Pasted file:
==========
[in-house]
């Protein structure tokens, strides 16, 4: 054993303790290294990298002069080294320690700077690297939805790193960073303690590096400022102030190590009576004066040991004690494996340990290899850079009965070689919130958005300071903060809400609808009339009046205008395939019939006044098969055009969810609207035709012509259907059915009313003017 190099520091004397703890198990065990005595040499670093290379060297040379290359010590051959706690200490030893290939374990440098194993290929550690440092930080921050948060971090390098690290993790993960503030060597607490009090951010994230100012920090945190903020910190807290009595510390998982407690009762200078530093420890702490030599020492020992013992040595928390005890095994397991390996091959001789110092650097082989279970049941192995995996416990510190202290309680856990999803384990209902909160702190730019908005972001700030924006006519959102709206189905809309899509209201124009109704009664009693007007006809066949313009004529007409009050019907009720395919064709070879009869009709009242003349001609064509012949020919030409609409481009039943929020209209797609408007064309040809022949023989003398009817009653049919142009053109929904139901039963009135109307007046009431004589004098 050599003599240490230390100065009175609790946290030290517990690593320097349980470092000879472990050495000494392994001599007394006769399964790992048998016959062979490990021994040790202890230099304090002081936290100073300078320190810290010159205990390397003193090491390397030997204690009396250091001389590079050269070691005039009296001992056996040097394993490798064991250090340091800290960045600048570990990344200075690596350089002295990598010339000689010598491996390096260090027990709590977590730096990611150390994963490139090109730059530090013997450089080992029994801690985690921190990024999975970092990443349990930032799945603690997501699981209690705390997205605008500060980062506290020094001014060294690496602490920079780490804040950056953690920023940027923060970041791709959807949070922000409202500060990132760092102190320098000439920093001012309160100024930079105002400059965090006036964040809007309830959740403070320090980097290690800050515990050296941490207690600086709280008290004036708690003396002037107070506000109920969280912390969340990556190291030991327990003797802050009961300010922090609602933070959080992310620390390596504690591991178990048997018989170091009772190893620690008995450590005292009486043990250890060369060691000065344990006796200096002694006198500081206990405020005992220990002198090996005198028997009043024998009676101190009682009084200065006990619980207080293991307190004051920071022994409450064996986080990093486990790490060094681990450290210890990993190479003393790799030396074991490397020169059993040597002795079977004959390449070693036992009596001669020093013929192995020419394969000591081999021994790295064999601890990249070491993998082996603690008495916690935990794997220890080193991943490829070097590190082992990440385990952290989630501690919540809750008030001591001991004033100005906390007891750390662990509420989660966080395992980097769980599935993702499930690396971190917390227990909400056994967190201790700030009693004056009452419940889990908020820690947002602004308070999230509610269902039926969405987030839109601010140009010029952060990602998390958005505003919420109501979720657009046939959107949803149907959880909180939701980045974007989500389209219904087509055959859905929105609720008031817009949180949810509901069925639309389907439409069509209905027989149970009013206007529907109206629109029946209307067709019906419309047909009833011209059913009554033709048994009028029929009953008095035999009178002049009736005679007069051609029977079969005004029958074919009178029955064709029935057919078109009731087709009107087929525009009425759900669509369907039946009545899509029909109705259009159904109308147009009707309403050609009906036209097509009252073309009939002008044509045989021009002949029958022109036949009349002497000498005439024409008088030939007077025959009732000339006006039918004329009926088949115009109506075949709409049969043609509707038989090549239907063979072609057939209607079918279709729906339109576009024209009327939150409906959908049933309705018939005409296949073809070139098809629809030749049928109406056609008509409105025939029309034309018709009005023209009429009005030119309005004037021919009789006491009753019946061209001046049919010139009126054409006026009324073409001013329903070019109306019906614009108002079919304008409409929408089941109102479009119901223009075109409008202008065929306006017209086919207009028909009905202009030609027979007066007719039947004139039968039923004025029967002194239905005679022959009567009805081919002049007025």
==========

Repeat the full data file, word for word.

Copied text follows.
[in-house]
């Protein structure tokens, strides 16, 4: 054993303790290294990298002069080294320690700077690297939805790193960073303690590096400022102030190590009576004066040991004690494996340990290899850079009965070689919130958005300071903060809400609808009339009046205008395939019939006044098969055009969810609207035709012509259907059915009313003017 190099520091004397703890198990065990005595040499670093290379060297040379290359010590051959706690200490030893290939374990440098194993290929550690440092930080921050948060971090390098690290993790993960503030060597607490009090951010994230100012920090945190903020910190807290009595510390998982407690009762200078530093420890702490030599020492020992013992040595928390005890095994397991390996091959001789110092650097082989279970049941192995995996416990510190202290309680856990999803384990209902909160702190730019908005972001700030924006006519959102709206189905809309899509209201124009109704009664009693007007006809066949313009004529007409009050019907009720395919064709070879009869009709009242003349001609064509012949020919030409609409481009039943929020209209797609408007064309040809022949023989003398009817009653049919142009053109929904139901039963009135109307007046009431004589004098 050599003599240490230390100065009175609790946290030290517990690593320097349980470092000879472990050495000494392994001599007394006769399964790992048998016959062979490990021994040790202890230099304090002081936290100073300078320190810290010159205990390397003193090491390397030997204690009396250091001389590079050269070691005039009296001992056996040097394993490798064991250090340091800290960045600048570990990344200075690596350089002295990598010339000689010598491996390096260090027990709590977590730096990611150390994963490139090109730059530090013997450089080992029994801690985690921190990024999975970092990443349990930032799945603690997501699981209690705390997205605008500060980062506290020094001014060294690496602490920079780490804040950056953690920023940027923060970041791709959807949070922000409202500060990132760092102190320098000439920093001012309160100024930079105002400059965090006036964040809007309830959740403070320090980097290690800050515990050296941490207690600086709280008290004036708690003396002037107070506000109920969280912390969340990556190291030991327990003797802050009961300010922090609602933070959080992310620390390596504690591991178990048997018989170091009772190893620690008995450590005292009486043990250890060369060691000065344990006796200096002694006198500081206990405020005992220990002198090996005198028997009043024998009676101190009682009084200065006990619980207080293991307190004051920071022994409450064996986080990093486990790490060094681990450290210890990993190479003393790799030396074991490397020169059993040597002795079977004959390449070693036992009596001669020093013929192995020419394969000591081999021994790295064999601890990249070491993998082996603690008495916690935990794997220890080193991943490829070097590190082992990440385990952290989630501690919540809750008030001591001991004033100005906390007891750390662990509420989660966080395992980097769980599935993702499930690396971190917390227990909400056994967190201790700030009693004056009452419940889990908020820690947002602004308070999230509610269902039926969405987030839109601010140009010029952060990602998390958005505003919420109501979720657009046939959107949803149907959880909180939701980045974007989500389209219904087509055959859905929105609720008031817009949180949810509901069925639309389907439409069509209905027989149970009013206007529907109206629109029946209307067709019906419309047909009833011209059913009554033709048994009028029929009953008095035999009178002049009736005679007069051609029977079969005004029958074919009178029955064709029935057919078109009731087709009107087929525009009425759900669509369907039946009545899509029909109705259009159904109308147009009707309403050609009906036209097509009252073309009939002008044509045989021009002949029958022109036949009349002497000498005439024409008088030939007077025959009732000339006006039918004329009926088949115009109506075949709409049969043609509707038989090549239907063979072609057939209607079918279709729906339109576009024209009327939150409906959908049933309705018939005409296949073809070139098809629809030749049928109406056609008509409105025939029309034309018709009005023209009429009005030119309005004037021919009789006491009753019946061209001046049919010139009126054409006026009324073409001013329903070019109306019906614009108002079919304008409409929408089941109102479009119901223009075109409008202008065929306006017209086919207009028909009905202009030609027979007066007719039947004139039968039923004025029967002194239905005679022959009567009805081919002049007025």